Prime Minister Benjamin Netanyahu met on Sunday with MK Moshe Feiglin in order to convince his Likud party rival to support advancing the date for the primaries for party head, a position that Netanyahu currently holds.
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Netanyahu is understood to have told Feiglin that he expects the governing coalition to break up within the year, adding that it will probably not last long enough to approve a state budget for 2016. Moving up the Likud primaries would lay the groundwork for the party’s next Knesset election campaign.
In a related development, however, the prime minister is convening a meeting on Wednesday with the heads of the other coalition parties in an effort to diffuse tensions and stabilize his government against the backdrop of a series of clashes between the parties, particularly over Hatnuah party leader Tzipi Livni’s proposed reform of religious conversion policy.
Netanyahu’s request to meet with Feiglin, who represents the right wing of the party, likely reflects the prime minister’s view that without Feiglin’s support, he would have a hard time convincing the Likud central committee that the primaries should be moved forward. Netanyahu sought to establish an understanding with Feiglin in part to weaken the influence of central committee chairman MK Danny Danon, who has already said that he would work to head off early elections for Likud party head. Feiglin has declared his own intent to run against Netanyahu as party head.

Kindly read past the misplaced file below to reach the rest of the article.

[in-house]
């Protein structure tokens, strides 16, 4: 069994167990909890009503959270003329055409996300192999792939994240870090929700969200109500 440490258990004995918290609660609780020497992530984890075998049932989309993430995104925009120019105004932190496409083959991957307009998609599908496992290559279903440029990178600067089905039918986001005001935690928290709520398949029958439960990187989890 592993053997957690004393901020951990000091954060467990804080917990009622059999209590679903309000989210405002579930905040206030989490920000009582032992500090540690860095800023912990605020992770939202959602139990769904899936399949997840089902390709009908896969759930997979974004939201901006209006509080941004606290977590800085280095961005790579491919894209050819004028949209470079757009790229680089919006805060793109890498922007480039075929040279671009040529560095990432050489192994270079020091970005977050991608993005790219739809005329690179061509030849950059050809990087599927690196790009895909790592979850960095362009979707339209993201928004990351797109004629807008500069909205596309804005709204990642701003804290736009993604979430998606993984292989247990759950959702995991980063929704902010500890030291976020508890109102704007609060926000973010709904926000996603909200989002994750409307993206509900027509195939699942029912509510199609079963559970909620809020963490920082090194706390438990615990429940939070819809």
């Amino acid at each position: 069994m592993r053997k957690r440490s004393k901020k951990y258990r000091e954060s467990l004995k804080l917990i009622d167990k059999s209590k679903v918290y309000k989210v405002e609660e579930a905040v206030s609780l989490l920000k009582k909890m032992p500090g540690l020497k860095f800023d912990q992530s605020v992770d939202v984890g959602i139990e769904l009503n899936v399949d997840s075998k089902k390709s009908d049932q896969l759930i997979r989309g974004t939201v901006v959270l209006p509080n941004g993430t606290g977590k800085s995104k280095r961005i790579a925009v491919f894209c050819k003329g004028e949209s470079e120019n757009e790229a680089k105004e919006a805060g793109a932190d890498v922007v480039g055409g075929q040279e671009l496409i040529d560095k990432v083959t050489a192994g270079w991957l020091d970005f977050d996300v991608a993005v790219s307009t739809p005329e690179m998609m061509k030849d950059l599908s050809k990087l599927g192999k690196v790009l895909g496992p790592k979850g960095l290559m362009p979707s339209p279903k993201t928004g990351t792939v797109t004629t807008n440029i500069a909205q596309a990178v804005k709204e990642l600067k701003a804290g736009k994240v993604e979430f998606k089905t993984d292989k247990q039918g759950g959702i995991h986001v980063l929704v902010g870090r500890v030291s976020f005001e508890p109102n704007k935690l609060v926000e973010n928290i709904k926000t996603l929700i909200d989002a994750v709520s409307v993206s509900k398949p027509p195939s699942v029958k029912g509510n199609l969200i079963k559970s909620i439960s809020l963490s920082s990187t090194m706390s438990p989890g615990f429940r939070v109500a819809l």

In an effort to sabotage Netanyahu’s efforts, Danon announced on Tuesday that he would not allow the Likud Central Committee to convene next week to debate socioeconomic issues, even though he himself set the date for the assembly. Danon said he wants to prevent Netanyahu from using the forum to raise his request to advance the primaries and possibly winning support for this move. “I won’t allow the snatching of the election for the party head. I will propose to the party chairman reasonable dates in which to hold a fair runoff which is respectful of the party in power. The Likud movement is at the peak of a revitalizing process and I will not allow the movement and its members to be silenced again,” said Danon.
Netanyahu does not need Danon’s permission to convene the committee, but the committee chairman can make it very difficult for the prime minister to do so.
“Bibi is afraid of losing in the central committee vote,” one senior party official said recently regarding the plan to advance the primary date, and referring to the prime minister by his nickname. “It’s not clear if the Feiglin camp has enough power alone to defeat the initiative, but undoubtedly if the Feiglin supporters come out against it, it will also provide backing for other camps that oppose the prime minister.” Feiglin has refused to support early primaries.
Likud sources who have heard Netanyahu’s assessment regarding the life expectancy of the government take it with a grain of salt, saying that the prime minister’s message that Knesset elections are in the offing is mainly aimed at paving the way for early Likud primaries. It’s too soon to say when the Knesset elections will be held, the sources stated, but Netanyahu wants to solidify his hold on the party — now that his chief rival, Interior Minister Gideon Sa’ar, has announced that he would be leaving politics — and before someone else gains momentum. After Netanyahu scores a victory in the internal party election, suddenly Netanyahu will manage to keep his current government in power for the next two years, they added.
Feiglin’s opposition to moving up the primary is apparently intended to prevent Netanyahu from further entrenching his power in the central committee. Feiglin’s office refused to comment on the matter.